Define Measure Analyze Improve Control (DMAIC)
In every organization, technology and otherwise, it is important that every project have a set of defined steps to ensure success. Many of today’s Business Process Improvement methodologies use DMAIC as the framework in defining the steps used to execute their applications. It is important in the execution to complete each step in the order that they appear.
In every project there has to be a starting point where you DEFINE what your current process is. It is not the time to define where you want to be, but to write down what is in place now and how it is accomplished, as some would say, “the facts, just the facts”.
WAIT!!! There needs to be more discussion before everyone disappears and starts documenting. There is more to be considered than each individual department and job. If you start here, you will end up with each department having a binder of SOP’s or Standard Operating Procedures that only concern their areas. This brings us back to DEFINE:
- Who is going to be on the Team?
- What are you going to document?
- Who is going to document it?
- How is it going to be documented?
- When do you expect the project to be completed?
The BPI (Business Improvement Process) Team will need to make a list of the processes that need to be defined and within the processes should be separately defined Standard Operating Procedures.
First off, let’s clear up the difference between a business process and a business procedure. Business Processes relate more to the operations that are completed within the organization, such as Customer Returns, Sales, or New Employee Orientation. The Business Processes encompass many steps, various departments and people. Within each Business Process are operations that need to be performed that when added together complete the process. These are the Business Procedures. Each of the procedures will need Standard Operating Procedures (SOP’s) written defining how to perform the job.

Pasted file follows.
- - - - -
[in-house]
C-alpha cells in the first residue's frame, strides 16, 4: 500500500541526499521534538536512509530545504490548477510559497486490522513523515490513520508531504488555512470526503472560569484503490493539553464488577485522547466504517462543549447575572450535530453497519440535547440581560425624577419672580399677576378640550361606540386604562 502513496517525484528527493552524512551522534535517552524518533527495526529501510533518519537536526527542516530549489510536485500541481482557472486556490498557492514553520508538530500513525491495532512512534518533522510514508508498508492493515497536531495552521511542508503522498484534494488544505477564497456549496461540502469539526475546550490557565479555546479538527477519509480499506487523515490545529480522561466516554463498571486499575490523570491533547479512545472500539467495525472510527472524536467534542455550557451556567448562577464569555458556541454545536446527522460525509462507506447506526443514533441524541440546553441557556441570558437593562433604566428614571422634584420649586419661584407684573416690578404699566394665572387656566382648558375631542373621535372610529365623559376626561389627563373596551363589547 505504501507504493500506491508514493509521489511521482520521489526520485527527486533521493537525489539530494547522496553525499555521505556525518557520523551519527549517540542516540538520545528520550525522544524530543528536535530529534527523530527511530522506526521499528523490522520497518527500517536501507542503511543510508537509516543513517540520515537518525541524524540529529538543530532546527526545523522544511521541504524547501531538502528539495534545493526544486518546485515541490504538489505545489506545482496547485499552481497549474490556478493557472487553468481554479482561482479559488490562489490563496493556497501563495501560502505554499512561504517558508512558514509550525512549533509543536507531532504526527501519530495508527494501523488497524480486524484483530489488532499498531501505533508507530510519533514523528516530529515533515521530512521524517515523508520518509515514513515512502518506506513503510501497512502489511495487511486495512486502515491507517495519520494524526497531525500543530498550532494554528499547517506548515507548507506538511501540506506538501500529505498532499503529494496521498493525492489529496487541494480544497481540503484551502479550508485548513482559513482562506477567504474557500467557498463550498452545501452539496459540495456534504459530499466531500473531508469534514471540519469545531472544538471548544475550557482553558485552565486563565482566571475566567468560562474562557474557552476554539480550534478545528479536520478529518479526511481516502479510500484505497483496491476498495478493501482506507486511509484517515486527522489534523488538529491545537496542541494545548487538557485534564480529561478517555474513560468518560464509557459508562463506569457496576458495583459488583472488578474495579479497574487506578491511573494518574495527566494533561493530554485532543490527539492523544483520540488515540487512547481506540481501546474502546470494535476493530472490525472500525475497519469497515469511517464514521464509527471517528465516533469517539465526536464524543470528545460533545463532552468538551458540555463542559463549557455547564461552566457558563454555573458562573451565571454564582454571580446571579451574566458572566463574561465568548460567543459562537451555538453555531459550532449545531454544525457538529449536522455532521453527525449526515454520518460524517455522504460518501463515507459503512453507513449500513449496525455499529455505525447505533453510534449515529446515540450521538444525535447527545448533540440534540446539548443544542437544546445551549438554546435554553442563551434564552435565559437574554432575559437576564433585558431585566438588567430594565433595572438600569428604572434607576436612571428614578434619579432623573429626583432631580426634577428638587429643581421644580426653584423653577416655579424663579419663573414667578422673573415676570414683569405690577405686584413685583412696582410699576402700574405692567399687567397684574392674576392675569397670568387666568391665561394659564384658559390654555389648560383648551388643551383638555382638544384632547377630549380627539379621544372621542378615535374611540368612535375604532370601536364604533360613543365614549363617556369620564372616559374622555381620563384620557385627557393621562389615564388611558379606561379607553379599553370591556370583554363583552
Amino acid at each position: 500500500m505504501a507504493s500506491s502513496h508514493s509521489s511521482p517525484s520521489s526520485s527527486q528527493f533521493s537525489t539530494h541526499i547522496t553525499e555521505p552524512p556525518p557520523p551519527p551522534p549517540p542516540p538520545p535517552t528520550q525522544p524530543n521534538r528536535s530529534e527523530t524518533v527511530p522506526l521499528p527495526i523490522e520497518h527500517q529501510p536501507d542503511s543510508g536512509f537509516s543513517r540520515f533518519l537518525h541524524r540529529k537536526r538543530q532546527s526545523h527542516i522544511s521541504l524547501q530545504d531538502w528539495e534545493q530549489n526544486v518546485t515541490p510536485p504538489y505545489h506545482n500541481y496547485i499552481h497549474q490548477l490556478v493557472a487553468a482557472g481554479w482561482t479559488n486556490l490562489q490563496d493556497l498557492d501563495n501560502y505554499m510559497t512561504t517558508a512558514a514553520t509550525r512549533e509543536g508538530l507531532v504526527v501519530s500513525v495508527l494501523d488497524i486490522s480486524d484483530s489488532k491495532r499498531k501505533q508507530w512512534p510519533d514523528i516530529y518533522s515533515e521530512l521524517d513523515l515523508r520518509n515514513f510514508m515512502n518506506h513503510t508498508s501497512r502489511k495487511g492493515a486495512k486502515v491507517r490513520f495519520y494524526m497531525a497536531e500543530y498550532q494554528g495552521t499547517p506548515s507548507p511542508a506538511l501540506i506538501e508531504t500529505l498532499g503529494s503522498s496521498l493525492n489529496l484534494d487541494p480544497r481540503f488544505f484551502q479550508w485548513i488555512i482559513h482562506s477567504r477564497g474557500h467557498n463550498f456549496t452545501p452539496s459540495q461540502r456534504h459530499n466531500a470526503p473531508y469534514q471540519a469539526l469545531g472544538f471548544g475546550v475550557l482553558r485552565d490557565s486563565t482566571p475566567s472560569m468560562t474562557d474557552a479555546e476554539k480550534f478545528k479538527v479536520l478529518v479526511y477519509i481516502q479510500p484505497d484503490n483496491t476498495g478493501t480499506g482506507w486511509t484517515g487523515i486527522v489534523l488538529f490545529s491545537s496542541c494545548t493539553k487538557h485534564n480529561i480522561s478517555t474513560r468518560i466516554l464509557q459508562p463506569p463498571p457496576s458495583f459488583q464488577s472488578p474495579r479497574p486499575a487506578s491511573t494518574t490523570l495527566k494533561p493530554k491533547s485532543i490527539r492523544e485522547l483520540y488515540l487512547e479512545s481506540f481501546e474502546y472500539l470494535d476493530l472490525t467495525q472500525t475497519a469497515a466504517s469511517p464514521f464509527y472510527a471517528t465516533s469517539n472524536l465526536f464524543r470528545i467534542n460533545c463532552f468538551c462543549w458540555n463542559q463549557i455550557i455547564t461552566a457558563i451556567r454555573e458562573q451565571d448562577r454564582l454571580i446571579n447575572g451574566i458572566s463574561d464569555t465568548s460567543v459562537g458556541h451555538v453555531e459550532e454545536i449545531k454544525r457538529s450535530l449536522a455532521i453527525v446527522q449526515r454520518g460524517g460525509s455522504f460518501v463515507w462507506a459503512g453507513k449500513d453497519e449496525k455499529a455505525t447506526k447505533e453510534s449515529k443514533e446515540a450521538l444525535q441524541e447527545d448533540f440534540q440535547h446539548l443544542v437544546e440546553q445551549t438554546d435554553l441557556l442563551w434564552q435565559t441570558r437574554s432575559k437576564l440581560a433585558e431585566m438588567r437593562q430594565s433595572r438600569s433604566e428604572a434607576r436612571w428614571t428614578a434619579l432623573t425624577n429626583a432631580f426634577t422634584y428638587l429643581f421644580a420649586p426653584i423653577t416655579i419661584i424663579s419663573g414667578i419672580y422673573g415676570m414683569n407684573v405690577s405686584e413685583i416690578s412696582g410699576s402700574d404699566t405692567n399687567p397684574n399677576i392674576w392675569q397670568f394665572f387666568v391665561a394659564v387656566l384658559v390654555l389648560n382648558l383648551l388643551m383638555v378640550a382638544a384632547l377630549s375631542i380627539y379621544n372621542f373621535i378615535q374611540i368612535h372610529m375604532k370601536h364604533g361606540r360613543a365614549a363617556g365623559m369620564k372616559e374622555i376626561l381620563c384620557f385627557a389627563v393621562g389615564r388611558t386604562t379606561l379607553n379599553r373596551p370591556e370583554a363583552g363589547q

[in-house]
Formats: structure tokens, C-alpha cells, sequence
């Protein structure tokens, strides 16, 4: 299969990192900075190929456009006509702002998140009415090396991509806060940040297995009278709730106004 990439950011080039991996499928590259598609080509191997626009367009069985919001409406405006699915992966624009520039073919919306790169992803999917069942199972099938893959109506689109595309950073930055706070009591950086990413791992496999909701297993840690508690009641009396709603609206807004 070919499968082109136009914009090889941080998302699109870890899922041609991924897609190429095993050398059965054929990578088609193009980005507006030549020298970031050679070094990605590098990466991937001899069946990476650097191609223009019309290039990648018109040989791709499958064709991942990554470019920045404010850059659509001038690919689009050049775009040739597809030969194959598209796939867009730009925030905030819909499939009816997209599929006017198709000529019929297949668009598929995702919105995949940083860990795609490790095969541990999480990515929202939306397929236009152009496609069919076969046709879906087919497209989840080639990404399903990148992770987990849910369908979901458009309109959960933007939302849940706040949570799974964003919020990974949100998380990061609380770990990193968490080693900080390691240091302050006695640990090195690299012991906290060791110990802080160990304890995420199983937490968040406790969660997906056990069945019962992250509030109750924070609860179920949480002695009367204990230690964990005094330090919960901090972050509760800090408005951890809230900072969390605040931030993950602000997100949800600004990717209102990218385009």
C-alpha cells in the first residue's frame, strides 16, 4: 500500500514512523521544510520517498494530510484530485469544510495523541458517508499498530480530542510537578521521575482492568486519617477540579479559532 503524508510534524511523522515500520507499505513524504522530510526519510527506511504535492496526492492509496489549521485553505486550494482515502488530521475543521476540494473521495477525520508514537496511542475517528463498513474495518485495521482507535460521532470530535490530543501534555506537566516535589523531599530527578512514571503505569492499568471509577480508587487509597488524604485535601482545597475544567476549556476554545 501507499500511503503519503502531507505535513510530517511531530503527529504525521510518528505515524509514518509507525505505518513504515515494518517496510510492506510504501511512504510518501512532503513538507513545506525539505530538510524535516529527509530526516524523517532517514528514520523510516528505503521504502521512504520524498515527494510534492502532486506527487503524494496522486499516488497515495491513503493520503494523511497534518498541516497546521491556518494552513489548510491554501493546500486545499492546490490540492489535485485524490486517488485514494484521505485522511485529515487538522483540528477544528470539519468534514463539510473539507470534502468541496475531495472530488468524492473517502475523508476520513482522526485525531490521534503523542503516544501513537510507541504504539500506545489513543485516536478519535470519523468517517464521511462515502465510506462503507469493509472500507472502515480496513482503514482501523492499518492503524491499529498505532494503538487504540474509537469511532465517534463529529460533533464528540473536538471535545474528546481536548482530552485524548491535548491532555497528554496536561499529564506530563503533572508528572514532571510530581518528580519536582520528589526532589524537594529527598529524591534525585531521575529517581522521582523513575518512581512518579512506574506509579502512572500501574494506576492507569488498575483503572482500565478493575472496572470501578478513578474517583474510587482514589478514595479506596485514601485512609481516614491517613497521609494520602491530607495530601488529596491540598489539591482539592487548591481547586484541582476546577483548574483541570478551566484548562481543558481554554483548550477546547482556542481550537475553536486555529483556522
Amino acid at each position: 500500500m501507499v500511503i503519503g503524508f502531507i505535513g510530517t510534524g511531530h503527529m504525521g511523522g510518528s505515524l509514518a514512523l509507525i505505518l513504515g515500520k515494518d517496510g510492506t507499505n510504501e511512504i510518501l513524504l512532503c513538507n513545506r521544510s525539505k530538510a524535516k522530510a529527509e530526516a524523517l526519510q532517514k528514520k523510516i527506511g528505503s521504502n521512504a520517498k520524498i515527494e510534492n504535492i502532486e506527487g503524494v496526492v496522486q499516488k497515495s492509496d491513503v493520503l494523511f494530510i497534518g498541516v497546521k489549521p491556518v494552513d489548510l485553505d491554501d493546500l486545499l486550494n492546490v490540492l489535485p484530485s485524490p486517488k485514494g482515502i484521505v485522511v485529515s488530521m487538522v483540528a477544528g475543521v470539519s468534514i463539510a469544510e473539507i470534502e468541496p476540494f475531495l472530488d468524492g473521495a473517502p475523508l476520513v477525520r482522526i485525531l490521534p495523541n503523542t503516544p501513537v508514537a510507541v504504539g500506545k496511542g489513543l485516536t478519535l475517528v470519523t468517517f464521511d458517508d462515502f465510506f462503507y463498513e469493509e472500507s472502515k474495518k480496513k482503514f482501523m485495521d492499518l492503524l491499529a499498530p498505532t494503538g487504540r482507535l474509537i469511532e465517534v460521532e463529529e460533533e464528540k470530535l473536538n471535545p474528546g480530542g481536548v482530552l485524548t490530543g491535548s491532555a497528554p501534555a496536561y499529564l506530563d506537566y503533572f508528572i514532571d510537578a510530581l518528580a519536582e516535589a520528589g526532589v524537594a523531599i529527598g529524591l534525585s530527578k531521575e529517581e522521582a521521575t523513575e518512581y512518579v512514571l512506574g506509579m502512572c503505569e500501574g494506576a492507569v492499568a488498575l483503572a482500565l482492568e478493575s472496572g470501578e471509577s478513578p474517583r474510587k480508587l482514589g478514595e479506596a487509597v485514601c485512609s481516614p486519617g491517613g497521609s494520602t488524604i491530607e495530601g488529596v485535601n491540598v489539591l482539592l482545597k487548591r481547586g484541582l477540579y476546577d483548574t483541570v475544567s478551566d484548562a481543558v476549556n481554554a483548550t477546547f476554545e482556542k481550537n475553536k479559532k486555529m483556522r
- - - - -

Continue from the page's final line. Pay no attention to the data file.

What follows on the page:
Within an organization, everyone is involved in the documentation of Business Processes and SOP’s. It is important that employees understand the importance of the tasks they have been asked to complete and that management work together with their staff to ensure the work is completed on time and in a manner that others can follow. Documentation isn’t just one of those processes we have to do just because, it is the transference of knowledge from those that “Know” to those that don’t. This is crucial in this age where baby boomers are retiring and the younger millennial generation is entering the work force.
Documentation of SOP’s can be completed without a lot of involvement with other departments. Business Processes are more complex and need to be completed in collaboration with all departments concerned.
My preferred method of Business Process Documentation is a mix of flow charts and documentation. Flowcharts, or process mapping, present a visual representation reflecting an overview of the process where written documentation provides detailed explanations on how the process works. I like to use Cross Functional Flowcharts for Business Processes because they convey the various departments that are involved in the process and what information they are responsible for. Standard flowcharts are great for depicting SOP’s, they are simple and easy to understand.
Stay tuned for the next sections on Measure, Analyze, Improve and Control.